The office of Manchin, who has previously said he couldn’t support the Equality Act over concerns about public schools having to implement the transgender protections applying to sports and bathrooms, hasn’t responded to multiple requests this year from the Blade on the legislation and didn’t respond to a request to comment for this article.

Meanwhile, Sen. Susan Collins (R-Maine), who declined to co-sponsor the Equality Act this year after having signed onto the legislation in the previous Congress, insisted through a spokesperson talks are still happening across the aisle despite the appearances the legislation is dead.

“There continues to be bipartisan support for passing a law that protects the civil rights of Americans, regardless of their sexual orientation or gender identity,” said Annie Clark, a Collins spokesperson. “The Equality Act was a starting point for negotiations, and in its current form, it cannot pass. That’s why there are ongoing discussions among senators and stakeholders about a path forward.”

Let’s face it: Anti-LGBTQ forces have railroaded the debate by making the Equality Act about an end to women’s sports by allowing transgender athletes and danger to women in sex-segregated places like bathrooms and prisons. That doesn’t even get into resolving the issue on drawing the line between civil rights for LGBTQ people and religious freedom, which continues to be litigated in the courts as the U.S. Supreme Court is expected any day now to issue a ruling in Fulton v. City of Philadelphia to determine if foster care agencies can reject same-sex couples over religious objections.

For transgender Americans, who continue to report discrimination and violence at high rates, the absence of the Equality Act may be most keenly felt.

Mara Keisling, outgoing executive director of the National Center for Transgender Equality, disputed any notion the Equality Act is dead and insisted the legislation is “very much alive.”

“We remain optimistic despite misinformation from the opposition,” Keisling said. “NCTE and our movement partners are still working fruitfully on the Equality Act with senators. In fact, we are gaining momentum with all the field organizing we’re doing, like phone banking constituents to call their senators. Legislating takes time. Nothing ever gets through Congress quickly. We expect to see a vote during this Congress, and we are hopeful we can win.”

But one Democratic source said calls to members of Congress against the Equality Act, apparently coordinated by groups like the Heritage Foundation, have has outnumbered calls in favor of it by a substantial margin, with a particular emphasis on Manchin.

No stories are present in the media about same-sex couples being kicked out of a restaurant for holding hands or transgender people for using the restroom consistent with their gender identity, which would be perfectly legal in 25 states thanks to the patchwork of civil rights laws throughout the United States and inadequate protections under federal law.

Tyler Deaton, senior adviser for the American Unity Fund, which has bolstered the Republican-led Fairness for All Act as an alternative to the Equality Act, said he continues to believe the votes are present for a compromise form of the bill.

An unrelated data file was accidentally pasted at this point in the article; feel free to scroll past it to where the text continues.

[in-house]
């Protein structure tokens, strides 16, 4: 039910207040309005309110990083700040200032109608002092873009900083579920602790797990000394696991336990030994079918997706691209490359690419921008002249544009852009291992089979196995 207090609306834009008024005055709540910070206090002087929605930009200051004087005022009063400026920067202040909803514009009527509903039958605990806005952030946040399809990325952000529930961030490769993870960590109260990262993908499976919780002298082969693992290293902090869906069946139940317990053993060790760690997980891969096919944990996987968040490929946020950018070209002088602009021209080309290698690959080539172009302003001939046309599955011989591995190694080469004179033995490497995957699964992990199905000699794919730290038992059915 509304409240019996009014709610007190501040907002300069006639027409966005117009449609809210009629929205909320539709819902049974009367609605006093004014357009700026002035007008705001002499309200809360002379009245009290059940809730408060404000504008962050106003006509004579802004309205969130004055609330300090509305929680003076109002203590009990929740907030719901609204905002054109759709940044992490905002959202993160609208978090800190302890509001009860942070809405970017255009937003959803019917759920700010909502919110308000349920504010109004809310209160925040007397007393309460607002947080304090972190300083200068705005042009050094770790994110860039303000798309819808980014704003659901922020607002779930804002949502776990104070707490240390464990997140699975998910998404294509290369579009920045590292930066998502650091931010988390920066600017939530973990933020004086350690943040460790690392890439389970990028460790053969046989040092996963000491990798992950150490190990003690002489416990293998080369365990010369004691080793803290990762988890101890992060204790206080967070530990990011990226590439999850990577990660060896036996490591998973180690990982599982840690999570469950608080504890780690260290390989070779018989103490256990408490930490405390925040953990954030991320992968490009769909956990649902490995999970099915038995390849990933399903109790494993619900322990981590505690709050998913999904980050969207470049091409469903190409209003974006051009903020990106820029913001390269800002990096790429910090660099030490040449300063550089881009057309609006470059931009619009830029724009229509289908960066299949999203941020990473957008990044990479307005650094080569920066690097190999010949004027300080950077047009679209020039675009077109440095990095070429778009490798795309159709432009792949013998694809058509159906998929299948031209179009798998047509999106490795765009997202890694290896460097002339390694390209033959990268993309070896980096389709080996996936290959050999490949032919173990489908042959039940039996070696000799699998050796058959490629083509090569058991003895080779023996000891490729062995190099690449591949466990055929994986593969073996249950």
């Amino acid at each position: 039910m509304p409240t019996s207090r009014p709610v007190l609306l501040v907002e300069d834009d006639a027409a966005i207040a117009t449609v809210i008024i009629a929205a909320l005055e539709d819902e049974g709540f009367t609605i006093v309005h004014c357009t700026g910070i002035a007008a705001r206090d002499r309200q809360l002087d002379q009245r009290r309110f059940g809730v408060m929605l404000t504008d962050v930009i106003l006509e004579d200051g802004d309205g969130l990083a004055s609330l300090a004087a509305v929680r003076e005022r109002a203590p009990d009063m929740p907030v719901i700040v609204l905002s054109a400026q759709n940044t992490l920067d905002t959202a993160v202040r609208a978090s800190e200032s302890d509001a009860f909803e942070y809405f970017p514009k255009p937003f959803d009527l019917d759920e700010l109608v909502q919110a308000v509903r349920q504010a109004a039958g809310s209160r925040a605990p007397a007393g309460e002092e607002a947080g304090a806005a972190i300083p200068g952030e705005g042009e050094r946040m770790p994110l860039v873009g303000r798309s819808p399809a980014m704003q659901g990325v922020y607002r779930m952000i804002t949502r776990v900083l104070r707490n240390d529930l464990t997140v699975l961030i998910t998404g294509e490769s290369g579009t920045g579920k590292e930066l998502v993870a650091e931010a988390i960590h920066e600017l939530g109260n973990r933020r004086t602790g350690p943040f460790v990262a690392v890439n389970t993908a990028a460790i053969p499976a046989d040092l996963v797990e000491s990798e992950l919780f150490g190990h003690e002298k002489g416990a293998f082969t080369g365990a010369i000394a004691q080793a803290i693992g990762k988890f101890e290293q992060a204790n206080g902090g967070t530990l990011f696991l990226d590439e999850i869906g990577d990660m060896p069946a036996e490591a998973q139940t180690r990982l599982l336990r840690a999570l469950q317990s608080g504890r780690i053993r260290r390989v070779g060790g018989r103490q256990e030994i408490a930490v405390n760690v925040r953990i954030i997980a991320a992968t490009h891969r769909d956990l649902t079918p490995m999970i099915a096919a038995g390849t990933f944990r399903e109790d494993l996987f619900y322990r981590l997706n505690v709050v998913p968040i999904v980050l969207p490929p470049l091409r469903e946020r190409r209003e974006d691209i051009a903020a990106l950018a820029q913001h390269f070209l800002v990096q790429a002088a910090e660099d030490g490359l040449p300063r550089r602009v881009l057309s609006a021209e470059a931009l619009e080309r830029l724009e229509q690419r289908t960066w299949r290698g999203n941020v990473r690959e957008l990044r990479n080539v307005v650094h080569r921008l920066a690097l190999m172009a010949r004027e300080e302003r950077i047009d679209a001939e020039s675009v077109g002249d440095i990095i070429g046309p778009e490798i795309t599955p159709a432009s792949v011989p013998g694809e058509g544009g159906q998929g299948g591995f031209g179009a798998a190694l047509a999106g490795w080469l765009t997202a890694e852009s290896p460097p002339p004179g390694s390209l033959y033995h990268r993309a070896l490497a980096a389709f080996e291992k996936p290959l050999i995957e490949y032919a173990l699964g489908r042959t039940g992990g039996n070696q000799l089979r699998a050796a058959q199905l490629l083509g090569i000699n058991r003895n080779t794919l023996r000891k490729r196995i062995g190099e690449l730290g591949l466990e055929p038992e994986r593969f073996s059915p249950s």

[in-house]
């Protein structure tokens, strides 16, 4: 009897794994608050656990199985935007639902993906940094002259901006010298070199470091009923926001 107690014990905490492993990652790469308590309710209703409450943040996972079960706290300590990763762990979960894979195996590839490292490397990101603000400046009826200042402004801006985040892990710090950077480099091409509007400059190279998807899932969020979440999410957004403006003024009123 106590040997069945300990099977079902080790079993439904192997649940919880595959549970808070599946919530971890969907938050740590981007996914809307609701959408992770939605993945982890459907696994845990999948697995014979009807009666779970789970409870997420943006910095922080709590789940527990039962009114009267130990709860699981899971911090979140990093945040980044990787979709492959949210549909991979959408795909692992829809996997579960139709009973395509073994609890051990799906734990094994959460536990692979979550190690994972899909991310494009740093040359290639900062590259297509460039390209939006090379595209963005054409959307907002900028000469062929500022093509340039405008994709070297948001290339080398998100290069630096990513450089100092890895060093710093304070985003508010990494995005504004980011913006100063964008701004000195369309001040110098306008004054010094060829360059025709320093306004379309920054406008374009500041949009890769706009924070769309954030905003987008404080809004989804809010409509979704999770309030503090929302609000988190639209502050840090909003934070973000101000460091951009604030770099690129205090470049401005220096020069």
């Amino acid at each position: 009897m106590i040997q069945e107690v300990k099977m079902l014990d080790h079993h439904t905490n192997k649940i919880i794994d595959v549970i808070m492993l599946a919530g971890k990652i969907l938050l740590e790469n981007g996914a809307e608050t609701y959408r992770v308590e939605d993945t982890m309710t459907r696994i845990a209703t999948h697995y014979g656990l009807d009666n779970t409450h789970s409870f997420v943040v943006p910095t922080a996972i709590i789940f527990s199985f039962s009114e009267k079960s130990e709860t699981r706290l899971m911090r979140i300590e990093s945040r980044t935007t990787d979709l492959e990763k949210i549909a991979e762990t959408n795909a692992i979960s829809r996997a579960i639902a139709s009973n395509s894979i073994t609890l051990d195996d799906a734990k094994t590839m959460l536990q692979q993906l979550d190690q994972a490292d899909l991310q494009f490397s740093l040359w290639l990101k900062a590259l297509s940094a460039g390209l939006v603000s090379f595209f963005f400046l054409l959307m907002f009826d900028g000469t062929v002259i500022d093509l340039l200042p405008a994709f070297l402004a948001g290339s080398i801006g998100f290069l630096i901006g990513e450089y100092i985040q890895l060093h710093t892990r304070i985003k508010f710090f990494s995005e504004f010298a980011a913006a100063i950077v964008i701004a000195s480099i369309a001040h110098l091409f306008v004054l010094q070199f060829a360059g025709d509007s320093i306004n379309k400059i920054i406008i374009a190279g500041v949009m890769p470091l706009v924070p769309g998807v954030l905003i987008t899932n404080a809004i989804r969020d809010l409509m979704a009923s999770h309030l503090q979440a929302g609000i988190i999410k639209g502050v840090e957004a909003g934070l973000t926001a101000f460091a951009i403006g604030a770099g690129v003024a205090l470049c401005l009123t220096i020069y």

“I know for a fact there is a supermajority level of support in the Senate for a version of the Equality Act that is fully protective of both LGBTQ civil rights and religious freedom,” Deaton said. “There is interest on both sides of the aisle in getting something done this Congress.”

Deaton, however, didn’t respond to a follow-up inquiry on what evidence exists of agreeing on this compromise.

Biden has already missed the goal he campaigned on in the 2020 election to sign the Equality Act into law within his first 100 days in office. Although Biden renewed his call to pass the legislation in his speech to Congress last month, as things stand now that appears to be a goal he won’t realize for the remainder of this Congress.

Nor has the Biden administration made the Equality Act an issue for top officials within the administration as it pushes for an infrastructure package as a top priority. One Democratic insider said Louisa Terrell, legislative affairs director for the White House, delegated work on the Equality Act to a deputy as opposed to handling it herself.

To be sure, Biden has demonstrated support for the LGBTQ community through executive action at an unprecedented rate, signing an executive order on day one ordering federal agencies to implement the U.S. Supreme Court’s decision last year in Bostock v. Clayton County to the fullest extent possible and dismantling former President Trump’s transgender military ban. Biden also made historic LGBTQ appointments with the confirmation of Transportation Secretary Pete Buttigieg and Rachel Levine as assistant secretary of health.

A White House spokesperson insisted Biden’s team across the board remains committed to the Equality Act, pointing to his remarks to Congress.

“President Biden has urged Congress to get the Equality Act to his desk so he can sign it into law and provide long overdue civil rights protections to LGBTQ+ Americans, and he remains committed to seeing this legislation passed as quickly as possible,” the spokesperson said. “The White House and its entire legislative team remains in ongoing and close coordination with organizations, leaders, members of Congress, including the Equality Caucus, and staff to ensure we are working across the aisle to push the Equality Act forward.”

But at least in the near-term, that progress will fall short of fulfilling the promise of updating federal civil rights law with the Equality Act, which will mean LGBTQ people won’t be able to rely on those protections when faced with discrimination based on sexual orientation or gender identity.